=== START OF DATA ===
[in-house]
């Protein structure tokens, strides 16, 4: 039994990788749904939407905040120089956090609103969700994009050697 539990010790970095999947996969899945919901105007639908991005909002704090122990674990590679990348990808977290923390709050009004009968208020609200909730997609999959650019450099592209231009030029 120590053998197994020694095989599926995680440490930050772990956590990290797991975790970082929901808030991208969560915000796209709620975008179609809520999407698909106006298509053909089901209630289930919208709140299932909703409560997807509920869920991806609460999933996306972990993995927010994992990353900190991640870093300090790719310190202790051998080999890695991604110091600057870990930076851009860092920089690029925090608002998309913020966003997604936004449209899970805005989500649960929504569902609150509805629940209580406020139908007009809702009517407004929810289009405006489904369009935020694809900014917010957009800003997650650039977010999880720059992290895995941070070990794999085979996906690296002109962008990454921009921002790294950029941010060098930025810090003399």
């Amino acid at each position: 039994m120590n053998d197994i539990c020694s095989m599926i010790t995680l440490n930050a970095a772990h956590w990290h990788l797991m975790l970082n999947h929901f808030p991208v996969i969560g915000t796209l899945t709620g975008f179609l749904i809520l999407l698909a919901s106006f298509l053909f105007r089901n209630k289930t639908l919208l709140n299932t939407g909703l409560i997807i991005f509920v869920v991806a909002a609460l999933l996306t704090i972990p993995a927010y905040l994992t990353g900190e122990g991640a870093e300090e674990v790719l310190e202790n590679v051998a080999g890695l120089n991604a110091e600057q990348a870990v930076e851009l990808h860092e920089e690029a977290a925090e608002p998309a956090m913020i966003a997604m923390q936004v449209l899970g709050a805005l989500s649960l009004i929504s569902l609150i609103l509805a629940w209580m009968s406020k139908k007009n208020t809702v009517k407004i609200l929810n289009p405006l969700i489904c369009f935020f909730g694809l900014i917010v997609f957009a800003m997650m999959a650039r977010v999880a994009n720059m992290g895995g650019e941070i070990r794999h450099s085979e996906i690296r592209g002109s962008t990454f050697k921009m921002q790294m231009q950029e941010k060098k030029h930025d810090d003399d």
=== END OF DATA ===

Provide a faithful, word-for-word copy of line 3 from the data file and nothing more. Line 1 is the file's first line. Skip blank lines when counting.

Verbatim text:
């Amino acid at each position: 039994m120590n053998d197994i539990c020694s095989m599926i010790t995680l440490n930050a970095a772990h956590w990290h990788l797991m975790l970082n999947h929901f808030p991208v996969i969560g915000t796209l899945t709620g975008f179609l749904i809520l999407l698909a919901s106006f298509l053909f105007r089901n209630k289930t639908l919208l709140n299932t939407g909703l409560i997807i991005f509920v869920v991806a909002a609460l999933l996306t704090i972990p993995a927010y905040l994992t990353g900190e122990g991640a870093e300090e674990v790719l310190e202790n590679v051998a080999g890695l120089n991604a110091e600057q990348a870990v930076e851009l990808h860092e920089e690029a977290a925090e608002p998309a956090m913020i966003a997604m923390q936004v449209l899970g709050a805005l989500s649960l009004i929504s569902l609150i609103l509805a629940w209580m009968s406020k139908k007009n208020t809702v009517k407004i609200l929810n289009p405006l969700i489904c369009f935020f909730g694809l900014i917010v997609f957009a800003m997650m999959a650039r977010v999880a994009n720059m992290g895995g650019e941070i070990r794999h450099s085979e996906i690296r592209g002109s962008t990454f050697k921009m921002q790294m231009q950029e941010k060098k030029h930025d810090d003399d």